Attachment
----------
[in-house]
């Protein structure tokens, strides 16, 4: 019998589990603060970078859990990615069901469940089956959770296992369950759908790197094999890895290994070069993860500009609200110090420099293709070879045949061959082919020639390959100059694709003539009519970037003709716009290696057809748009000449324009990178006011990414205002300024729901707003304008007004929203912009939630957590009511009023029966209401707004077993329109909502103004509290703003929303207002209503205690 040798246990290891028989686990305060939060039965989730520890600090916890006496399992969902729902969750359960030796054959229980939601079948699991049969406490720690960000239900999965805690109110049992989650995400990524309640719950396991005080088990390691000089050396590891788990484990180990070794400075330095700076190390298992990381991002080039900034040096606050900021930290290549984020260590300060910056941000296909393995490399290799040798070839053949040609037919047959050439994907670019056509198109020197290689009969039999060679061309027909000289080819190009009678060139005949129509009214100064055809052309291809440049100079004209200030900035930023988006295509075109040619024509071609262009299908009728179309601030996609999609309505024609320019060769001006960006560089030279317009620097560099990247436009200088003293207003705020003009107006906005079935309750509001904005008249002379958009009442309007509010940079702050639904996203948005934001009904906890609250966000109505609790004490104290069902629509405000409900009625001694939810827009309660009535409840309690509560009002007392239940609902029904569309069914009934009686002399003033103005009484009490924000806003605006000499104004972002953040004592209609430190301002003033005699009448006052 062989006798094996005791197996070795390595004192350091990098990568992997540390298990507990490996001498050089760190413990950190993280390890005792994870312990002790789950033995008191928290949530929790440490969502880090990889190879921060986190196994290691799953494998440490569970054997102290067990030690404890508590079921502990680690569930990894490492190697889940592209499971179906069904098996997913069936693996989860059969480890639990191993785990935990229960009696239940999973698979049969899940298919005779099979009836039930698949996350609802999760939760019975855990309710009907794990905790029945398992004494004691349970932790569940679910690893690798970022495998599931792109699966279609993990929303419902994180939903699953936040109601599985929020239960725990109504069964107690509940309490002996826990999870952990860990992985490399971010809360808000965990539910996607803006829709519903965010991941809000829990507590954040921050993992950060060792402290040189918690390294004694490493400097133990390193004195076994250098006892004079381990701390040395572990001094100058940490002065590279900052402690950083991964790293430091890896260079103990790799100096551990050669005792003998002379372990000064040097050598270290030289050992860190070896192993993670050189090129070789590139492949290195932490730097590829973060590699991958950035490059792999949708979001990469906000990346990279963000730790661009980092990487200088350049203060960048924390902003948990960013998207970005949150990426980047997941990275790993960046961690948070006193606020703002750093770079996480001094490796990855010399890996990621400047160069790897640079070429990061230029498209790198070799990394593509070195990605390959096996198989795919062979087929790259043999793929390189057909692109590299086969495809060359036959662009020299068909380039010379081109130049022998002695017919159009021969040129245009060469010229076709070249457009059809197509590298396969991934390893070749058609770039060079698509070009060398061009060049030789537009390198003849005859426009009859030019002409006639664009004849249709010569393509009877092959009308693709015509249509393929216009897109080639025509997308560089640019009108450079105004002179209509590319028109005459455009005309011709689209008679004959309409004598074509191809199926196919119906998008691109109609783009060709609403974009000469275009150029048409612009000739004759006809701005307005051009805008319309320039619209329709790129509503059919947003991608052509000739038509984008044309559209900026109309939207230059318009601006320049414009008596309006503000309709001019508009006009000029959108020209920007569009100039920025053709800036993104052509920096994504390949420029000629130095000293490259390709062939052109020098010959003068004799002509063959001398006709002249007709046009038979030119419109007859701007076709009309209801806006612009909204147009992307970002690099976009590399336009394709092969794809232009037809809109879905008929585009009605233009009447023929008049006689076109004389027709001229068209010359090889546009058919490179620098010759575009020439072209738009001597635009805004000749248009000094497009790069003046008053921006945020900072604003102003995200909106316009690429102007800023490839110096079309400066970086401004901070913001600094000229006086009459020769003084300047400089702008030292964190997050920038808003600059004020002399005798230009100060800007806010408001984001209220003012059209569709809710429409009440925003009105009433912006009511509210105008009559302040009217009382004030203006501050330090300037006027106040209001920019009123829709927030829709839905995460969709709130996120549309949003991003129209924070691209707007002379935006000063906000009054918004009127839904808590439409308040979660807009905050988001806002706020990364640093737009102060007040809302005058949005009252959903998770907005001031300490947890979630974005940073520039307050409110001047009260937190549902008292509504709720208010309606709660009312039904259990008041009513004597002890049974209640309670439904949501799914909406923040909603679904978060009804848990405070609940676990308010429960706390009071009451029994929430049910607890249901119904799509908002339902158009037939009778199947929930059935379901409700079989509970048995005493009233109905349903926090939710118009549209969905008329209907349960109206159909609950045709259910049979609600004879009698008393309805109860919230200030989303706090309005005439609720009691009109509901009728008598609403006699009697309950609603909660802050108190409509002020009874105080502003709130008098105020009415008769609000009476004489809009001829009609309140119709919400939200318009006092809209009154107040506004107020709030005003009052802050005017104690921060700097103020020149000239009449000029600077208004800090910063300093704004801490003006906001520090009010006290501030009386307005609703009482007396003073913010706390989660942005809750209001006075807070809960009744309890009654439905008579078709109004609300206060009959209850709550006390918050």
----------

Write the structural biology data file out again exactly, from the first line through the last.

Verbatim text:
[in-house]
């Protein structure tokens, strides 16, 4: 019998589990603060970078859990990615069901469940089956959770296992369950759908790197094999890895290994070069993860500009609200110090420099293709070879045949061959082919020639390959100059694709003539009519970037003709716009290696057809748009000449324009990178006011990414205002300024729901707003304008007004929203912009939630957590009511009023029966209401707004077993329109909502103004509290703003929303207002209503205690 040798246990290891028989686990305060939060039965989730520890600090916890006496399992969902729902969750359960030796054959229980939601079948699991049969406490720690960000239900999965805690109110049992989650995400990524309640719950396991005080088990390691000089050396590891788990484990180990070794400075330095700076190390298992990381991002080039900034040096606050900021930290290549984020260590300060910056941000296909393995490399290799040798070839053949040609037919047959050439994907670019056509198109020197290689009969039999060679061309027909000289080819190009009678060139005949129509009214100064055809052309291809440049100079004209200030900035930023988006295509075109040619024509071609262009299908009728179309601030996609999609309505024609320019060769001006960006560089030279317009620097560099990247436009200088003293207003705020003009107006906005079935309750509001904005008249002379958009009442309007509010940079702050639904996203948005934001009904906890609250966000109505609790004490104290069902629509405000409900009625001694939810827009309660009535409840309690509560009002007392239940609902029904569309069914009934009686002399003033103005009484009490924000806003605006000499104004972002953040004592209609430190301002003033005699009448006052 062989006798094996005791197996070795390595004192350091990098990568992997540390298990507990490996001498050089760190413990950190993280390890005792994870312990002790789950033995008191928290949530929790440490969502880090990889190879921060986190196994290691799953494998440490569970054997102290067990030690404890508590079921502990680690569930990894490492190697889940592209499971179906069904098996997913069936693996989860059969480890639990191993785990935990229960009696239940999973698979049969899940298919005779099979009836039930698949996350609802999760939760019975855990309710009907794990905790029945398992004494004691349970932790569940679910690893690798970022495998599931792109699966279609993990929303419902994180939903699953936040109601599985929020239960725990109504069964107690509940309490002996826990999870952990860990992985490399971010809360808000965990539910996607803006829709519903965010991941809000829990507590954040921050993992950060060792402290040189918690390294004694490493400097133990390193004195076994250098006892004079381990701390040395572990001094100058940490002065590279900052402690950083991964790293430091890896260079103990790799100096551990050669005792003998002379372990000064040097050598270290030289050992860190070896192993993670050189090129070789590139492949290195932490730097590829973060590699991958950035490059792999949708979001990469906000990346990279963000730790661009980092990487200088350049203060960048924390902003948990960013998207970005949150990426980047997941990275790993960046961690948070006193606020703002750093770079996480001094490796990855010399890996990621400047160069790897640079070429990061230029498209790198070799990394593509070195990605390959096996198989795919062979087929790259043999793929390189057909692109590299086969495809060359036959662009020299068909380039010379081109130049022998002695017919159009021969040129245009060469010229076709070249457009059809197509590298396969991934390893070749058609770039060079698509070009060398061009060049030789537009390198003849005859426009009859030019002409006639664009004849249709010569393509009877092959009308693709015509249509393929216009897109080639025509997308560089640019009108450079105004002179209509590319028109005459455009005309011709689209008679004959309409004598074509191809199926196919119906998008691109109609783009060709609403974009000469275009150029048409612009000739004759006809701005307005051009805008319309320039619209329709790129509503059919947003991608052509000739038509984008044309559209900026109309939207230059318009601006320049414009008596309006503000309709001019508009006009000029959108020209920007569009100039920025053709800036993104052509920096994504390949420029000629130095000293490259390709062939052109020098010959003068004799002509063959001398006709002249007709046009038979030119419109007859701007076709009309209801806006612009909204147009992307970002690099976009590399336009394709092969794809232009037809809109879905008929585009009605233009009447023929008049006689076109004389027709001229068209010359090889546009058919490179620098010759575009020439072209738009001597635009805004000749248009000094497009790069003046008053921006945020900072604003102003995200909106316009690429102007800023490839110096079309400066970086401004901070913001600094000229006086009459020769003084300047400089702008030292964190997050920038808003600059004020002399005798230009100060800007806010408001984001209220003012059209569709809710429409009440925003009105009433912006009511509210105008009559302040009217009382004030203006501050330090300037006027106040209001920019009123829709927030829709839905995460969709709130996120549309949003991003129209924070691209707007002379935006000063906000009054918004009127839904808590439409308040979660807009905050988001806002706020990364640093737009102060007040809302005058949005009252959903998770907005001031300490947890979630974005940073520039307050409110001047009260937190549902008292509504709720208010309606709660009312039904259990008041009513004597002890049974209640309670439904949501799914909406923040909603679904978060009804848990405070609940676990308010429960706390009071009451029994929430049910607890249901119904799509908002339902158009037939009778199947929930059935379901409700079989509970048995005493009233109905349903926090939710118009549209969905008329209907349960109206159909609950045709259910049979609600004879009698008393309805109860919230200030989303706090309005005439609720009691009109509901009728008598609403006699009697309950609603909660802050108190409509002020009874105080502003709130008098105020009415008769609000009476004489809009001829009609309140119709919400939200318009006092809209009154107040506004107020709030005003009052802050005017104690921060700097103020020149000239009449000029600077208004800090910063300093704004801490003006906001520090009010006290501030009386307005609703009482007396003073913010706390989660942005809750209001006075807070809960009744309890009654439905008579078709109004609300206060009959209850709550006390918050």